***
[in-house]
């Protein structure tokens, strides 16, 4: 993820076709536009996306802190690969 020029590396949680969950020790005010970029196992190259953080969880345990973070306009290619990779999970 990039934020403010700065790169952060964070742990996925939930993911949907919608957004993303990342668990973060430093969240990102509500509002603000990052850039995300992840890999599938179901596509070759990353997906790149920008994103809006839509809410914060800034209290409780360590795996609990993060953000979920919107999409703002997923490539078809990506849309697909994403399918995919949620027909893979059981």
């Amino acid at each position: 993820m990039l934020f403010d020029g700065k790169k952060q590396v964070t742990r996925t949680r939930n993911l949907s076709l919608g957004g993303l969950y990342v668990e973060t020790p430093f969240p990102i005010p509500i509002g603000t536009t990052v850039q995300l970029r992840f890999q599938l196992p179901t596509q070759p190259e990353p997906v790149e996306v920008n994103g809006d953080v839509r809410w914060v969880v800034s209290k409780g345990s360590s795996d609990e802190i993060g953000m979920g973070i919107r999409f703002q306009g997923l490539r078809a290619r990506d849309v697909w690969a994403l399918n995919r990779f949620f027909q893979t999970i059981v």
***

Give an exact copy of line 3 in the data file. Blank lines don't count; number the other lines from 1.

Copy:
């Amino acid at each position: 993820m990039l934020f403010d020029g700065k790169k952060q590396v964070t742990r996925t949680r939930n993911l949907s076709l919608g957004g993303l969950y990342v668990e973060t020790p430093f969240p990102i005010p509500i509002g603000t536009t990052v850039q995300l970029r992840f890999q599938l196992p179901t596509q070759p190259e990353p997906v790149e996306v920008n994103g809006d953080v839509r809410w914060v969880v800034s209290k409780g345990s360590s795996d609990e802190i993060g953000m979920g973070i919107r999409f703002q306009g997923l490539r078809a290619r990506d849309v697909w690969a994403l399918n995919r990779f949620f027909q893979t999970i059981v």